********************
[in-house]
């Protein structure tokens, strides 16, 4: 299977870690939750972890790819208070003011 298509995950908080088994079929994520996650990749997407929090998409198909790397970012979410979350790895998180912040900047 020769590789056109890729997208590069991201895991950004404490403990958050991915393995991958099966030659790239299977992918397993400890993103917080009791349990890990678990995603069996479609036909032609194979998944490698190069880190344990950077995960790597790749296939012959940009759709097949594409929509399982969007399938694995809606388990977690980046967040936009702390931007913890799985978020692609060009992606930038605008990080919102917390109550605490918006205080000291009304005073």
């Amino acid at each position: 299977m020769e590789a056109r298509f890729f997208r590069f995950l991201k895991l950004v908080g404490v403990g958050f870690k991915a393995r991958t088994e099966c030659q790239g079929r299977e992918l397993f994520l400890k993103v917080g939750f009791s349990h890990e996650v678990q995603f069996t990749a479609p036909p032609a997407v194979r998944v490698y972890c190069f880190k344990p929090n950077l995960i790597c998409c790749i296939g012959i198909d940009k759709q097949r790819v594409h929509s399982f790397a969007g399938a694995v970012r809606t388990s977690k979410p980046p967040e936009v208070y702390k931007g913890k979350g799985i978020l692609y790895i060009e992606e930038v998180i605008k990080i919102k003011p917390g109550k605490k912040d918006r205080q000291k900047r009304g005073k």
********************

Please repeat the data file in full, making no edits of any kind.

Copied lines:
[in-house]
């Protein structure tokens, strides 16, 4: 299977870690939750972890790819208070003011 298509995950908080088994079929994520996650990749997407929090998409198909790397970012979410979350790895998180912040900047 020769590789056109890729997208590069991201895991950004404490403990958050991915393995991958099966030659790239299977992918397993400890993103917080009791349990890990678990995603069996479609036909032609194979998944490698190069880190344990950077995960790597790749296939012959940009759709097949594409929509399982969007399938694995809606388990977690980046967040936009702390931007913890799985978020692609060009992606930038605008990080919102917390109550605490918006205080000291009304005073």
């Amino acid at each position: 299977m020769e590789a056109r298509f890729f997208r590069f995950l991201k895991l950004v908080g404490v403990g958050f870690k991915a393995r991958t088994e099966c030659q790239g079929r299977e992918l397993f994520l400890k993103v917080g939750f009791s349990h890990e996650v678990q995603f069996t990749a479609p036909p032609a997407v194979r998944v490698y972890c190069f880190k344990p929090n950077l995960i790597c998409c790749i296939g012959i198909d940009k759709q097949r790819v594409h929509s399982f790397a969007g399938a694995v970012r809606t388990s977690k979410p980046p967040e936009v208070y702390k931007g913890k979350g799985i978020l692609y790895i060009e992606e930038v998180i605008k990080i919102k003011p917390g109550k605490k912040d918006r205080q000291k900047r009304g005073k």